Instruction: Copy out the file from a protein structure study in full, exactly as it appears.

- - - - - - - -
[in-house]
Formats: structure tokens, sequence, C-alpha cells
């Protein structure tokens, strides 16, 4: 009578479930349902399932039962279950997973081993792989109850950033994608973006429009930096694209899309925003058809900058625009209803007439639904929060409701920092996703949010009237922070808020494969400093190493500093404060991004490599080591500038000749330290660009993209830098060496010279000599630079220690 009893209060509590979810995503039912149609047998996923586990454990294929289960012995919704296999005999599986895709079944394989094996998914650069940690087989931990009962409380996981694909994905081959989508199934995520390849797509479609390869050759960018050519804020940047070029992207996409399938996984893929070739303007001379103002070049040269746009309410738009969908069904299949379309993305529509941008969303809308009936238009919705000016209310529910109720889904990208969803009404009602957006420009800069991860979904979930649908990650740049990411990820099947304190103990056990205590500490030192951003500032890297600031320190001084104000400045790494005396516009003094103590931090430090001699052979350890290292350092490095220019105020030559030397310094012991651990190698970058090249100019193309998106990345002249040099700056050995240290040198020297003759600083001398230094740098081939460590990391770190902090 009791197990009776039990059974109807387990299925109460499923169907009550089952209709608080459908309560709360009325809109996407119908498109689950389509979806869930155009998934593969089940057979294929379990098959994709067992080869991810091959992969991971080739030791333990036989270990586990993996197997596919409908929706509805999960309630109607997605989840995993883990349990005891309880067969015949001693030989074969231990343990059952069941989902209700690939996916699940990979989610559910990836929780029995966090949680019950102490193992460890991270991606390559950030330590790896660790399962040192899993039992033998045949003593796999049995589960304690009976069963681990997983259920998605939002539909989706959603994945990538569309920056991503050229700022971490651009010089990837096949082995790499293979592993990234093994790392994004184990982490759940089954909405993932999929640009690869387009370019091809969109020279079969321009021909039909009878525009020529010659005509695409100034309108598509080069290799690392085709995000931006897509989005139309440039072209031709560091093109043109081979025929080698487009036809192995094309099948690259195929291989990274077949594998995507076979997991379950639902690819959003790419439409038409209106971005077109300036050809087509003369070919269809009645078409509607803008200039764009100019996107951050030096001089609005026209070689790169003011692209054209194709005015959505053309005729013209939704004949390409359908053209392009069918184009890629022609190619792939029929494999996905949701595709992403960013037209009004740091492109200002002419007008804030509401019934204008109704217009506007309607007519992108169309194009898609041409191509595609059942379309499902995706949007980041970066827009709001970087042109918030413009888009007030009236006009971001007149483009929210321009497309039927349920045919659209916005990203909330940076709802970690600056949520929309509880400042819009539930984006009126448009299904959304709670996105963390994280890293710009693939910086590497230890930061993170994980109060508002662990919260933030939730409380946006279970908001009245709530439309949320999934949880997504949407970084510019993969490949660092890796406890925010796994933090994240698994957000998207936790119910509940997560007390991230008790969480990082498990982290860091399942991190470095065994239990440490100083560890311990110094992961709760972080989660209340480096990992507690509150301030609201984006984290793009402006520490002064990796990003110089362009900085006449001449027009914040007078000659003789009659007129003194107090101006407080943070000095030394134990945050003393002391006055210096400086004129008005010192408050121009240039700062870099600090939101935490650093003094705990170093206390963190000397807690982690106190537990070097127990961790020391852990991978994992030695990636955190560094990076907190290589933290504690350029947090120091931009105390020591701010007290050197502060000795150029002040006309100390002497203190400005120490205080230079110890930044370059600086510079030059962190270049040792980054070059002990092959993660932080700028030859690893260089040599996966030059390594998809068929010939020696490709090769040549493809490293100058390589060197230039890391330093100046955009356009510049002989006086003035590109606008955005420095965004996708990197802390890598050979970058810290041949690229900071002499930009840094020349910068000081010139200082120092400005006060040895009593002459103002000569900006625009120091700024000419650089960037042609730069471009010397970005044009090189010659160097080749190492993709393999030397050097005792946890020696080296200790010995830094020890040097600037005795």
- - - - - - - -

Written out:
[in-house]
Formats: structure tokens, sequence, C-alpha cells
């Protein structure tokens, strides 16, 4: 009578479930349902399932039962279950997973081993792989109850950033994608973006429009930096694209899309925003058809900058625009209803007439639904929060409701920092996703949010009237922070808020494969400093190493500093404060991004490599080591500038000749330290660009993209830098060496010279000599630079220690 009893209060509590979810995503039912149609047998996923586990454990294929289960012995919704296999005999599986895709079944394989094996998914650069940690087989931990009962409380996981694909994905081959989508199934995520390849797509479609390869050759960018050519804020940047070029992207996409399938996984893929070739303007001379103002070049040269746009309410738009969908069904299949379309993305529509941008969303809308009936238009919705000016209310529910109720889904990208969803009404009602957006420009800069991860979904979930649908990650740049990411990820099947304190103990056990205590500490030192951003500032890297600031320190001084104000400045790494005396516009003094103590931090430090001699052979350890290292350092490095220019105020030559030397310094012991651990190698970058090249100019193309998106990345002249040099700056050995240290040198020297003759600083001398230094740098081939460590990391770190902090 009791197990009776039990059974109807387990299925109460499923169907009550089952209709608080459908309560709360009325809109996407119908498109689950389509979806869930155009998934593969089940057979294929379990098959994709067992080869991810091959992969991971080739030791333990036989270990586990993996197997596919409908929706509805999960309630109607997605989840995993883990349990005891309880067969015949001693030989074969231990343990059952069941989902209700690939996916699940990979989610559910990836929780029995966090949680019950102490193992460890991270991606390559950030330590790896660790399962040192899993039992033998045949003593796999049995589960304690009976069963681990997983259920998605939002539909989706959603994945990538569309920056991503050229700022971490651009010089990837096949082995790499293979592993990234093994790392994004184990982490759940089954909405993932999929640009690869387009370019091809969109020279079969321009021909039909009878525009020529010659005509695409100034309108598509080069290799690392085709995000931006897509989005139309440039072209031709560091093109043109081979025929080698487009036809192995094309099948690259195929291989990274077949594998995507076979997991379950639902690819959003790419439409038409209106971005077109300036050809087509003369070919269809009645078409509607803008200039764009100019996107951050030096001089609005026209070689790169003011692209054209194709005015959505053309005729013209939704004949390409359908053209392009069918184009890629022609190619792939029929494999996905949701595709992403960013037209009004740091492109200002002419007008804030509401019934204008109704217009506007309607007519992108169309194009898609041409191509595609059942379309499902995706949007980041970066827009709001970087042109918030413009888009007030009236006009971001007149483009929210321009497309039927349920045919659209916005990203909330940076709802970690600056949520929309509880400042819009539930984006009126448009299904959304709670996105963390994280890293710009693939910086590497230890930061993170994980109060508002662990919260933030939730409380946006279970908001009245709530439309949320999934949880997504949407970084510019993969490949660092890796406890925010796994933090994240698994957000998207936790119910509940997560007390991230008790969480990082498990982290860091399942991190470095065994239990440490100083560890311990110094992961709760972080989660209340480096990992507690509150301030609201984006984290793009402006520490002064990796990003110089362009900085006449001449027009914040007078000659003789009659007129003194107090101006407080943070000095030394134990945050003393002391006055210096400086004129008005010192408050121009240039700062870099600090939101935490650093003094705990170093206390963190000397807690982690106190537990070097127990961790020391852990991978994992030695990636955190560094990076907190290589933290504690350029947090120091931009105390020591701010007290050197502060000795150029002040006309100390002497203190400005120490205080230079110890930044370059600086510079030059962190270049040792980054070059002990092959993660932080700028030859690893260089040599996966030059390594998809068929010939020696490709090769040549493809490293100058390589060197230039890391330093100046955009356009510049002989006086003035590109606008955005420095965004996708990197802390890598050979970058810290041949690229900071002499930009840094020349910068000081010139200082120092400005006060040895009593002459103002000569900006625009120091700024000419650089960037042609730069471009010397970005044009090189010659160097080749190492993709393999030397050097005792946890020696080296200790010995830094020890040097600037005795």